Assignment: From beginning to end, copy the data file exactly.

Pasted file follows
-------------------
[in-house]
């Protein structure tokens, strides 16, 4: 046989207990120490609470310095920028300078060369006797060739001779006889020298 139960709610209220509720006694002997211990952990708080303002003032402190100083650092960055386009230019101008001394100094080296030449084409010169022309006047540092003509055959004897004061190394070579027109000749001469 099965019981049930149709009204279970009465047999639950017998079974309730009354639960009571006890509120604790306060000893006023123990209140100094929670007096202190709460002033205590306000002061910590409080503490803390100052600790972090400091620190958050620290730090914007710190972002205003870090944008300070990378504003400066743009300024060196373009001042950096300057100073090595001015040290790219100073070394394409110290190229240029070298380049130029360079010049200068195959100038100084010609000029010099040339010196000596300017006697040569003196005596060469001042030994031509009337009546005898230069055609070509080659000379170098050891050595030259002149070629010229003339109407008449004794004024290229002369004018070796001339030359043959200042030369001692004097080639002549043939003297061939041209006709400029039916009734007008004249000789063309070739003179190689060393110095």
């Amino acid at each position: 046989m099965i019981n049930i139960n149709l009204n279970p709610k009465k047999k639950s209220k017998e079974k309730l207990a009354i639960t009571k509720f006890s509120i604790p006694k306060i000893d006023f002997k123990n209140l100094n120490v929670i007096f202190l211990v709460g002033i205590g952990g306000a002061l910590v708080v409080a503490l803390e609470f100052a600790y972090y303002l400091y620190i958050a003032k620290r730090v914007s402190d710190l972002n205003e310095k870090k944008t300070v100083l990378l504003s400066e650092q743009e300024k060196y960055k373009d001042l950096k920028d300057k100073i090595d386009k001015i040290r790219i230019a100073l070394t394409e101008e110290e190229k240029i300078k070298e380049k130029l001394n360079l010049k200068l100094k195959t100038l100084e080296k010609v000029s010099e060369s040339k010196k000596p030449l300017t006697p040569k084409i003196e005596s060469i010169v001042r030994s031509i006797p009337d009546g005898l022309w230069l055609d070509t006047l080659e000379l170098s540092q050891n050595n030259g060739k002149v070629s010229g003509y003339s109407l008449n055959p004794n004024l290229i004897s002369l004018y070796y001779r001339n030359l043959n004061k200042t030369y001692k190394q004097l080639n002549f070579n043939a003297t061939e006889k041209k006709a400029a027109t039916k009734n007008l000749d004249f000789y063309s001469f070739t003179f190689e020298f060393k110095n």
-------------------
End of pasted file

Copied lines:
[in-house]
């Protein structure tokens, strides 16, 4: 046989207990120490609470310095920028300078060369006797060739001779006889020298 139960709610209220509720006694002997211990952990708080303002003032402190100083650092960055386009230019101008001394100094080296030449084409010169022309006047540092003509055959004897004061190394070579027109000749001469 099965019981049930149709009204279970009465047999639950017998079974309730009354639960009571006890509120604790306060000893006023123990209140100094929670007096202190709460002033205590306000002061910590409080503490803390100052600790972090400091620190958050620290730090914007710190972002205003870090944008300070990378504003400066743009300024060196373009001042950096300057100073090595001015040290790219100073070394394409110290190229240029070298380049130029360079010049200068195959100038100084010609000029010099040339010196000596300017006697040569003196005596060469001042030994031509009337009546005898230069055609070509080659000379170098050891050595030259002149070629010229003339109407008449004794004024290229002369004018070796001339030359043959200042030369001692004097080639002549043939003297061939041209006709400029039916009734007008004249000789063309070739003179190689060393110095």
């Amino acid at each position: 046989m099965i019981n049930i139960n149709l009204n279970p709610k009465k047999k639950s209220k017998e079974k309730l207990a009354i639960t009571k509720f006890s509120i604790p006694k306060i000893d006023f002997k123990n209140l100094n120490v929670i007096f202190l211990v709460g002033i205590g952990g306000a002061l910590v708080v409080a503490l803390e609470f100052a600790y972090y303002l400091y620190i958050a003032k620290r730090v914007s402190d710190l972002n205003e310095k870090k944008t300070v100083l990378l504003s400066e650092q743009e300024k060196y960055k373009d001042l950096k920028d300057k100073i090595d386009k001015i040290r790219i230019a100073l070394t394409e101008e110290e190229k240029i300078k070298e380049k130029l001394n360079l010049k200068l100094k195959t100038l100084e080296k010609v000029s010099e060369s040339k010196k000596p030449l300017t006697p040569k084409i003196e005596s060469i010169v001042r030994s031509i006797p009337d009546g005898l022309w230069l055609d070509t006047l080659e000379l170098s540092q050891n050595n030259g060739k002149v070629s010229g003509y003339s109407l008449n055959p004794n004024l290229i004897s002369l004018y070796y001779r001339n030359l043959n004061k200042t030369y001692k190394q004097l080639n002549f070579n043939a003297t061939e006889k041209k006709a400029a027109t039916k009734n007008l000749d004249f000789y063309s001469f070739t003179f190689e020298f060393k110095n």